I had a different post scheduled this morning.
But to continue regularly scheduled content on this anything-but-regular Monday morning seemed…wrong. We’re living in a globally unprecedented moment, and it doesn’t do justice to the gravity and solemnity of the situation to carry on as usual. So I won’t, for now.
Last night, my husband and I went to Walmart at 10 pm after a tip off from a friend about shortages and upcoming closures. We’re grateful, of course, but it was the first time in all this turmoil that my heart started threatening me with rumblings of fear. We stocked up on rice and beans a few weeks ago when the rumors had started about the spread of coronavirus. Our plan was to keep buying fresh food until the fresh food stopped being available, if that were to happen.
This is what Walmart looked like in a NW Chicago suburb at 10 pm on Sunday, March 15th.
By the time we left the store, my legs were shaking. The store wasn’t crowded, but as we passed each neighboring shopping cart, its wide-eyed and pale-faced driver asked us nervous questions, in muted voices:
“Where did you find the eggs, are there any left?“
“I just can’t believe that there isn’t any milk. I wasn’t worried, but then my sister called and told me there was no milk.“
“I just got here and, um, do you know if there are any more potatoes?“
No. There weren’t anymore potatoes. I looked.
My husband asked me what we needed celery for, as I put some in the cart. We don’t usually buy celery.
“I don’t know. I guess I’ll eat it. I just feel like we should buy it.”
We also bought ice cream and oranges. The store was out of Oreos, so we didn’t buy those.
As a Christian, I don’t know what I’m afraid of. It’s not dying — I know where I’m going. [Of course, I’d love to stay alive, and I’d prefer to not contract the virus. But if push comes to shove, eternity is covered. (Romans 8:1)] But I think what scares me is the disruption to my normal life. And yet here I am, writing a blog post while on shift at my clinic, which has yet to close despite an empty schedule. It’s an eerie sort of anticipation: nothing has changed, but the air is buzzing with a sense of “about to.” Our health center is not equipped for coronavirus. We don’t have tests. We don’t have protective equipment for the providers. We don’t have the infrastructure in place to handle a pandemic. Yet, here we are. And here I am, writing.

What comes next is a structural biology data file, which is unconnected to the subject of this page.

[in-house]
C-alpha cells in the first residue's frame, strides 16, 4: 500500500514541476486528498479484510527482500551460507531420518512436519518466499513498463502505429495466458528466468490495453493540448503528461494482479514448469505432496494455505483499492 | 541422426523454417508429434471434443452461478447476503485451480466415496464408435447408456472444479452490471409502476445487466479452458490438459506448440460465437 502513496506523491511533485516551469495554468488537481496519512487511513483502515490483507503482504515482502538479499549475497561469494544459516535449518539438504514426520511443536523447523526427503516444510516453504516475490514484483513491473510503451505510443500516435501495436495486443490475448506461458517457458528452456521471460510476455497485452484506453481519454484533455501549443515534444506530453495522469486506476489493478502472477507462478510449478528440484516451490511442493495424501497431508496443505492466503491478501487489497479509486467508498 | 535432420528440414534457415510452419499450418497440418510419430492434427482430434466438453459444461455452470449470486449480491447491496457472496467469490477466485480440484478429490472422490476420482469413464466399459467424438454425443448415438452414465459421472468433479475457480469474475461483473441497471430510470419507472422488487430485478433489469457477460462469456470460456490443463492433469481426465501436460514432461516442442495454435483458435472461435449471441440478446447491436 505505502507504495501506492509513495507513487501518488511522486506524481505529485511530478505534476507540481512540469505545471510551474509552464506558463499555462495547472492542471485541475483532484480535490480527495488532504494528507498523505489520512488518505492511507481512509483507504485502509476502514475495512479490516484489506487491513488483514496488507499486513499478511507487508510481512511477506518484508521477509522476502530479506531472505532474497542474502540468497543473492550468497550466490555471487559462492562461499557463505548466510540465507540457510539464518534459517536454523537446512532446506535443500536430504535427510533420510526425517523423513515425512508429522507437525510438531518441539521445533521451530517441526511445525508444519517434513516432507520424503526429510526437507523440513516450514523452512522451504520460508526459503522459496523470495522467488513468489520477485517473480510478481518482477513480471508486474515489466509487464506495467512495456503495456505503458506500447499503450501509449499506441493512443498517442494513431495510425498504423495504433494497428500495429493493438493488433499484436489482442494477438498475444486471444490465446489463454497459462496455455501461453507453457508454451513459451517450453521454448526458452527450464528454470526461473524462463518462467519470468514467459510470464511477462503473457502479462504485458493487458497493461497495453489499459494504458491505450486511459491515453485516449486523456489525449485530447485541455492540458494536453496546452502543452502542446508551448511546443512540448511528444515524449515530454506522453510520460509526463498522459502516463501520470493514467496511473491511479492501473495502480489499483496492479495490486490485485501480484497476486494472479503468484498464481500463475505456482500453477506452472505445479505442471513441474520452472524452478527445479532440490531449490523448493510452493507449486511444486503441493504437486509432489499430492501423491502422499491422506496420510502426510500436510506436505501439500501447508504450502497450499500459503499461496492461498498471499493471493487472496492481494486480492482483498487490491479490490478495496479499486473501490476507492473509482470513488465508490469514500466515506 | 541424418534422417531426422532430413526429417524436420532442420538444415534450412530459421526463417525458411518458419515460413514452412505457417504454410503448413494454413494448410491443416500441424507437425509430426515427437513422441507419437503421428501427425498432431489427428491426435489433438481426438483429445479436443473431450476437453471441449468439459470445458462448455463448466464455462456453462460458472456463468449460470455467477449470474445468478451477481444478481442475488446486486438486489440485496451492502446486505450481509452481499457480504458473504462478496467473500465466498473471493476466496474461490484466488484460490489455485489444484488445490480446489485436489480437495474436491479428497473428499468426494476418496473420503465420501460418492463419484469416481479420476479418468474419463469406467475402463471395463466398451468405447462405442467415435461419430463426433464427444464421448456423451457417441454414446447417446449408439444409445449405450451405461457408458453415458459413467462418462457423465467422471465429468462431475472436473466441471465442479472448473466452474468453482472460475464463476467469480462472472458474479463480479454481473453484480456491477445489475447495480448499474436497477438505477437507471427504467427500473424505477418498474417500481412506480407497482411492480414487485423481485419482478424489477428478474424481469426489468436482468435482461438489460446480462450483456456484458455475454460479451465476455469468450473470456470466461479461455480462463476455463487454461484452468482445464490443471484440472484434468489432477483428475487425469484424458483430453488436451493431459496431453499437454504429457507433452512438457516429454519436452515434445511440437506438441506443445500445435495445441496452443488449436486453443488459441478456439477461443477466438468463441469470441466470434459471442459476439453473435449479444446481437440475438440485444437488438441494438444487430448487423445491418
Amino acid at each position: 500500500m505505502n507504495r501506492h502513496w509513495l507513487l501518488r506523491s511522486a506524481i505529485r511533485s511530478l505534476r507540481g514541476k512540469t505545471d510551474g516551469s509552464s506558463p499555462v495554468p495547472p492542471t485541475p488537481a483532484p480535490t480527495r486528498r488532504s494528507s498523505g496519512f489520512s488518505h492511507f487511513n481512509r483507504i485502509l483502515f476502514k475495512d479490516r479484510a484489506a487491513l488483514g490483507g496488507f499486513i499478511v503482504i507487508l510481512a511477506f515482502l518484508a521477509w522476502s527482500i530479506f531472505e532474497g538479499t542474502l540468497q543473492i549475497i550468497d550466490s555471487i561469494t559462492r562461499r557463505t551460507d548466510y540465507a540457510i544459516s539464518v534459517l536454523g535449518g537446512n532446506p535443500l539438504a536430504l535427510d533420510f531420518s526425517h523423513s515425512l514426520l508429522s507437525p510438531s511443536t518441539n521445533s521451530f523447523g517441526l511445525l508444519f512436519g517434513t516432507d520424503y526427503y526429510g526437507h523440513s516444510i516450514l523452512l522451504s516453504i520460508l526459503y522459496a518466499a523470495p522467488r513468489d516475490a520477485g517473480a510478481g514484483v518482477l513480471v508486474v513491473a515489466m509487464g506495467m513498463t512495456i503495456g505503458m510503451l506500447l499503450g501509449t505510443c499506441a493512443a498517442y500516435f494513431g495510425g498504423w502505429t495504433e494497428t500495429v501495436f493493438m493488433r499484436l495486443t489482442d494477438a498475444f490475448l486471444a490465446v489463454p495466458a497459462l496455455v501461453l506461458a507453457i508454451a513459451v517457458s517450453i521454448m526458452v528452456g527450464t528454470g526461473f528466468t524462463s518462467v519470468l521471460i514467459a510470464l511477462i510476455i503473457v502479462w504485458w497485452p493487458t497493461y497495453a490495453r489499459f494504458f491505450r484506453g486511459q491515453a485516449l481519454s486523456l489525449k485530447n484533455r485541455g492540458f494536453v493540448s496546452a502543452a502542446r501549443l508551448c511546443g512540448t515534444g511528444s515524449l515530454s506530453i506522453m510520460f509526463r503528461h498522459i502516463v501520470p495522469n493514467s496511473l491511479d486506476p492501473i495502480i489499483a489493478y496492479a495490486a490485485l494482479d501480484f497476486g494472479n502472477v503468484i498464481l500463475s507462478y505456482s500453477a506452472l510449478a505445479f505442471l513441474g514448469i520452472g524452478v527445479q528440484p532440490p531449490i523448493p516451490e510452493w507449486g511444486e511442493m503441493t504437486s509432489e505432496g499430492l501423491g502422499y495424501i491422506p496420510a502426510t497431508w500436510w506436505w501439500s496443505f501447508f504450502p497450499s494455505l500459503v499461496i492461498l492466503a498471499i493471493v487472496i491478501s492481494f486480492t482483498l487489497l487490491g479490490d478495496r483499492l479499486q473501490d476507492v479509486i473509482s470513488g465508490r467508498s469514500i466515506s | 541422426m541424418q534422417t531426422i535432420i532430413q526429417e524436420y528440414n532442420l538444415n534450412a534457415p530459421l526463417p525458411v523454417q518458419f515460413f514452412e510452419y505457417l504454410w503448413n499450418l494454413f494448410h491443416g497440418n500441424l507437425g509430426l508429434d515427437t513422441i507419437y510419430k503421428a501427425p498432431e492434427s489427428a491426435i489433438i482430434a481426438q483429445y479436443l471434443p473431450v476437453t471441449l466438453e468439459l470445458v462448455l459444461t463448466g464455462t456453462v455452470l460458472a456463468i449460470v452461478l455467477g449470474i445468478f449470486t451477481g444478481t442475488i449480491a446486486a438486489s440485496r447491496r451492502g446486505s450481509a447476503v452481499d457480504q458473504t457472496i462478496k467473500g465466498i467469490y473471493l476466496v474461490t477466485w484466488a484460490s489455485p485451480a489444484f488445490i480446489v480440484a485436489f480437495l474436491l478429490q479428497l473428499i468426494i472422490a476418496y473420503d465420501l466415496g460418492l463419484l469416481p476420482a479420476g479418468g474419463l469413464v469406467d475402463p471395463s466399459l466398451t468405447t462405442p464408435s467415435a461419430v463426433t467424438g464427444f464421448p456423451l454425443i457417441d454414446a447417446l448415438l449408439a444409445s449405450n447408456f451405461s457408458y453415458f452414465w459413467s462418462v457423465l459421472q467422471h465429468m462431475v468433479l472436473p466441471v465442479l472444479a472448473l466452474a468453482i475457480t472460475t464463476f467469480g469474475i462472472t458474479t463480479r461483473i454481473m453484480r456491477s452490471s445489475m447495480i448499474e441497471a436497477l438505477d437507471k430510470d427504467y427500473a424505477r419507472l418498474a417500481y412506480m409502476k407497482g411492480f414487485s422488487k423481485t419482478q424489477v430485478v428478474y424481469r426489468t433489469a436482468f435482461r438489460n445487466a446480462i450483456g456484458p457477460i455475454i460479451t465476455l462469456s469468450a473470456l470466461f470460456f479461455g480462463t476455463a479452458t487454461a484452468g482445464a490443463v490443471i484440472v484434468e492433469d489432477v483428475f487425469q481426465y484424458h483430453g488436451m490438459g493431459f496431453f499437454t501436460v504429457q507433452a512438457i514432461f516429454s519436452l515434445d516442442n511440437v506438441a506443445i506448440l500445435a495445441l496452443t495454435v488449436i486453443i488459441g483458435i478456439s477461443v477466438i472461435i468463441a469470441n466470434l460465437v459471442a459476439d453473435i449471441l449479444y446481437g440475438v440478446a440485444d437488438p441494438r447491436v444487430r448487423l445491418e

My blog is about food, mostly: disordered eating, nutrition/lifestyle concerns, recovery, a little bit about functional medicine and a few recipes. I offer insight into health and healing, tips for recovery and restoring the food-body relationship. But I’m not equipped to teach about a world where there’s no more food at grocery stores, when daily life is completely disrupted, when immediate safety is of more of a concern than holistic well-being. I don’t know what to say to encourage someone in the uneasiness of trying to recover in a world that is on the brink of shutting down. Because I’ve never had to help anyone through it before, and I’ve never had to do it myself. I’ve seen it briefly through travel around the world. But I’m humbled to admit that I’ve never lived in it. Because I was born into privilege.
The only thing I have to offer is the encouragement of faith. In crisis, it’s the only place I know to turn. Everything else in which I trust — finances, food, the illusion of stability and control — is being stripped away, bit by bit, and exposing the vulnerable places in my heart that have yet to be filled by my faith. In such a time as this, my prayer is for the peace of Christ to calm, guide, and restore me. And you. And the world.
In a broken, hurting world, we can pray. And when prayer gives us clarity, we can help as we are led.